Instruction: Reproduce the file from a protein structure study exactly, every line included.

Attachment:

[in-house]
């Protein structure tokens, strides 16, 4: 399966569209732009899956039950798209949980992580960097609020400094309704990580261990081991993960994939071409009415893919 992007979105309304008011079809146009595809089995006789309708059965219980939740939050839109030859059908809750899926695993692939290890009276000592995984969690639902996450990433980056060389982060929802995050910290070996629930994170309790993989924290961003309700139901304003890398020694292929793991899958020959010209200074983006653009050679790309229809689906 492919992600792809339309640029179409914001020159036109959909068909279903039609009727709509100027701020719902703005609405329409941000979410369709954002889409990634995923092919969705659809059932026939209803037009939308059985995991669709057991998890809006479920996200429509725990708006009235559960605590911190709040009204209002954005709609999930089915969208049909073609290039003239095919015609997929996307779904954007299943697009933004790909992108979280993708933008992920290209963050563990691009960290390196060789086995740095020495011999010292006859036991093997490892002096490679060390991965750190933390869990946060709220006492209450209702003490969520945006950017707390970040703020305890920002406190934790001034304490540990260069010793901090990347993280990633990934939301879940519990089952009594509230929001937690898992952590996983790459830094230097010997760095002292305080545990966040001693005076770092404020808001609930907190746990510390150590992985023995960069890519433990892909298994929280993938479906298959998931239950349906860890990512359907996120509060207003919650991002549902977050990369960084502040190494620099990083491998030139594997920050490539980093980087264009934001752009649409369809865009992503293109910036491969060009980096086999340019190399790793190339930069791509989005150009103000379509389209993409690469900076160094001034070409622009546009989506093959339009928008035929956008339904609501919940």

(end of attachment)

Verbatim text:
[in-house]
């Protein structure tokens, strides 16, 4: 399966569209732009899956039950798209949980992580960097609020400094309704990580261990081991993960994939071409009415893919 992007979105309304008011079809146009595809089995006789309708059965219980939740939050839109030859059908809750899926695993692939290890009276000592995984969690639902996450990433980056060389982060929802995050910290070996629930994170309790993989924290961003309700139901304003890398020694292929793991899958020959010209200074983006653009050679790309229809689906 492919992600792809339309640029179409914001020159036109959909068909279903039609009727709509100027701020719902703005609405329409941000979410369709954002889409990634995923092919969705659809059932026939209803037009939308059985995991669709057991998890809006479920996200429509725990708006009235559960605590911190709040009204209002954005709609999930089915969208049909073609290039003239095919015609997929996307779904954007299943697009933004790909992108979280993708933008992920290209963050563990691009960290390196060789086995740095020495011999010292006859036991093997490892002096490679060390991965750190933390869990946060709220006492209450209702003490969520945006950017707390970040703020305890920002406190934790001034304490540990260069010793901090990347993280990633990934939301879940519990089952009594509230929001937690898992952590996983790459830094230097010997760095002292305080545990966040001693005076770092404020808001609930907190746990510390150590992985023995960069890519433990892909298994929280993938479906298959998931239950349906860890990512359907996120509060207003919650991002549902977050990369960084502040190494620099990083491998030139594997920050490539980093980087264009934001752009649409369809865009992503293109910036491969060009980096086999340019190399790793190339930069791509989005150009103000379509389209993409690469900076160094001034070409622009546009989506093959339009928008035929956008339904609501919940």